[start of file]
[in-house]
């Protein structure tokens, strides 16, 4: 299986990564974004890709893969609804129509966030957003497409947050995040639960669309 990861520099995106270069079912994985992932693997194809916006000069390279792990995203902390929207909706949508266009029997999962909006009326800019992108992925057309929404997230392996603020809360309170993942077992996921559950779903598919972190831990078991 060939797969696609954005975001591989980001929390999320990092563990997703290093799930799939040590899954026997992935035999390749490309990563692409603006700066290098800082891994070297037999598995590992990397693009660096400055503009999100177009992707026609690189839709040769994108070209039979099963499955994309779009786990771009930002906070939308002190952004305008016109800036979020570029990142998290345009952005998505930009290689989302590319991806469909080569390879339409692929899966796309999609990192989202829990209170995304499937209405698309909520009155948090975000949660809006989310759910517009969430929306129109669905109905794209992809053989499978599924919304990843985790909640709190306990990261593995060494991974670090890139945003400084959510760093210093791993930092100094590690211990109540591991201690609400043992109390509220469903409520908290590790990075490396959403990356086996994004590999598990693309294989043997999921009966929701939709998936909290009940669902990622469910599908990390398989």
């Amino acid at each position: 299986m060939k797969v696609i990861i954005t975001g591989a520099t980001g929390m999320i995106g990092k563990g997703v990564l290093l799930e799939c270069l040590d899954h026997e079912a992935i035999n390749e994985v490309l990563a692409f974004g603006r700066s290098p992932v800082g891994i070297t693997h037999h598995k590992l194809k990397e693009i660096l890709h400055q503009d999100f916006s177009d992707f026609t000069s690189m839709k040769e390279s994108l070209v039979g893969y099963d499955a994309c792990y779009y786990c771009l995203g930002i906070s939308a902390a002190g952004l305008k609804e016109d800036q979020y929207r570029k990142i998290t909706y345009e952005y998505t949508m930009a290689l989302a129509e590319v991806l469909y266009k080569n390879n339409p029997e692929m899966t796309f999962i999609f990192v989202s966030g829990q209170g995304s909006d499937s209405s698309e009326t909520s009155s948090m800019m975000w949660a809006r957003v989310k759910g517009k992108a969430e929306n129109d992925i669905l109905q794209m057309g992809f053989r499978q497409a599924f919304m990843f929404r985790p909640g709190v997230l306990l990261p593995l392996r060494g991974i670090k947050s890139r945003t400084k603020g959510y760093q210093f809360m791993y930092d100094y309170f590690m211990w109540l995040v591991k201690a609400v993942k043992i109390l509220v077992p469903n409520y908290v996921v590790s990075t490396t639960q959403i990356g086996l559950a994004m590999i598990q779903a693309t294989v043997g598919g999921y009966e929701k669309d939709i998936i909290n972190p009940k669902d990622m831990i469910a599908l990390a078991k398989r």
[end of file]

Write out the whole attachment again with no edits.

[in-house]
């Protein structure tokens, strides 16, 4: 299986990564974004890709893969609804129509966030957003497409947050995040639960669309 990861520099995106270069079912994985992932693997194809916006000069390279792990995203902390929207909706949508266009029997999962909006009326800019992108992925057309929404997230392996603020809360309170993942077992996921559950779903598919972190831990078991 060939797969696609954005975001591989980001929390999320990092563990997703290093799930799939040590899954026997992935035999390749490309990563692409603006700066290098800082891994070297037999598995590992990397693009660096400055503009999100177009992707026609690189839709040769994108070209039979099963499955994309779009786990771009930002906070939308002190952004305008016109800036979020570029990142998290345009952005998505930009290689989302590319991806469909080569390879339409692929899966796309999609990192989202829990209170995304499937209405698309909520009155948090975000949660809006989310759910517009969430929306129109669905109905794209992809053989499978599924919304990843985790909640709190306990990261593995060494991974670090890139945003400084959510760093210093791993930092100094590690211990109540591991201690609400043992109390509220469903409520908290590790990075490396959403990356086996994004590999598990693309294989043997999921009966929701939709998936909290009940669902990622469910599908990390398989």
């Amino acid at each position: 299986m060939k797969v696609i990861i954005t975001g591989a520099t980001g929390m999320i995106g990092k563990g997703v990564l290093l799930e799939c270069l040590d899954h026997e079912a992935i035999n390749e994985v490309l990563a692409f974004g603006r700066s290098p992932v800082g891994i070297t693997h037999h598995k590992l194809k990397e693009i660096l890709h400055q503009d999100f916006s177009d992707f026609t000069s690189m839709k040769e390279s994108l070209v039979g893969y099963d499955a994309c792990y779009y786990c771009l995203g930002i906070s939308a902390a002190g952004l305008k609804e016109d800036q979020y929207r570029k990142i998290t909706y345009e952005y998505t949508m930009a290689l989302a129509e590319v991806l469909y266009k080569n390879n339409p029997e692929m899966t796309f999962i999609f990192v989202s966030g829990q209170g995304s909006d499937s209405s698309e009326t909520s009155s948090m800019m975000w949660a809006r957003v989310k759910g517009k992108a969430e929306n129109d992925i669905l109905q794209m057309g992809f053989r499978q497409a599924f919304m990843f929404r985790p909640g709190v997230l306990l990261p593995l392996r060494g991974i670090k947050s890139r945003t400084k603020g959510y760093q210093f809360m791993y930092d100094y309170f590690m211990w109540l995040v591991k201690a609400v993942k043992i109390l509220v077992p469903n409520y908290v996921v590790s990075t490396t639960q959403i990356g086996l559950a994004m590999i598990q779903a693309t294989v043997g598919g999921y009966e929701k669309d939709i998936i909290n972190p009940k669902d990622m831990i469910a599908l990390a078991k398989r």